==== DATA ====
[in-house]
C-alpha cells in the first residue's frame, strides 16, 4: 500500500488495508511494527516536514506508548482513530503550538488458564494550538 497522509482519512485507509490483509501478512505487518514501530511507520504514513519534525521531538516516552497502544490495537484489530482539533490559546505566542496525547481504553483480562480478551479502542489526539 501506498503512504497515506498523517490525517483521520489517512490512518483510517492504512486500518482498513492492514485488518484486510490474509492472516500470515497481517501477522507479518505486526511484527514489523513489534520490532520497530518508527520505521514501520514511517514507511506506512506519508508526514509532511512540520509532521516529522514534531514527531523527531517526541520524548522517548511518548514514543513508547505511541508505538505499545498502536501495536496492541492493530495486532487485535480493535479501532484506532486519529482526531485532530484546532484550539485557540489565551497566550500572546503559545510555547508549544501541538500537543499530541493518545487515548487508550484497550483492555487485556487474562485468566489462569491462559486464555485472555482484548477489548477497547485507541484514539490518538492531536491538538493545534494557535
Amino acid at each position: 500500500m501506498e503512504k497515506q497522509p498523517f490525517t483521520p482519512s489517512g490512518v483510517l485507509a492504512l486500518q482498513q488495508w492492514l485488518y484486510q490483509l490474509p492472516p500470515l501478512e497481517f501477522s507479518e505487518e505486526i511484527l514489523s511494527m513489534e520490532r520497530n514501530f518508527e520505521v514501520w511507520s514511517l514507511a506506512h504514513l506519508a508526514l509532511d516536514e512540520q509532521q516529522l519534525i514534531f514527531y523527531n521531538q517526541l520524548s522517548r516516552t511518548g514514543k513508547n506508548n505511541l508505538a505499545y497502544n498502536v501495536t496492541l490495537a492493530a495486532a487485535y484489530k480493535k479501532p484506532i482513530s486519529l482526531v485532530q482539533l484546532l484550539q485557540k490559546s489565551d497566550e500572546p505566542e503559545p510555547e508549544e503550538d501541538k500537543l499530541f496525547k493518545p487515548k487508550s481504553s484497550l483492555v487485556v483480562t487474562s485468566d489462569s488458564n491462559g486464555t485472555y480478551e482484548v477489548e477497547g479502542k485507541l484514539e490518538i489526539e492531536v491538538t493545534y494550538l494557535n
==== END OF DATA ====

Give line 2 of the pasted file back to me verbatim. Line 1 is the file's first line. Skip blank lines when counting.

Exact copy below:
C-alpha cells in the first residue's frame, strides 16, 4: 500500500488495508511494527516536514506508548482513530503550538488458564494550538 497522509482519512485507509490483509501478512505487518514501530511507520504514513519534525521531538516516552497502544490495537484489530482539533490559546505566542496525547481504553483480562480478551479502542489526539 501506498503512504497515506498523517490525517483521520489517512490512518483510517492504512486500518482498513492492514485488518484486510490474509492472516500470515497481517501477522507479518505486526511484527514489523513489534520490532520497530518508527520505521514501520514511517514507511506506512506519508508526514509532511512540520509532521516529522514534531514527531523527531517526541520524548522517548511518548514514543513508547505511541508505538505499545498502536501495536496492541492493530495486532487485535480493535479501532484506532486519529482526531485532530484546532484550539485557540489565551497566550500572546503559545510555547508549544501541538500537543499530541493518545487515548487508550484497550483492555487485556487474562485468566489462569491462559486464555485472555482484548477489548477497547485507541484514539490518538492531536491538538493545534494557535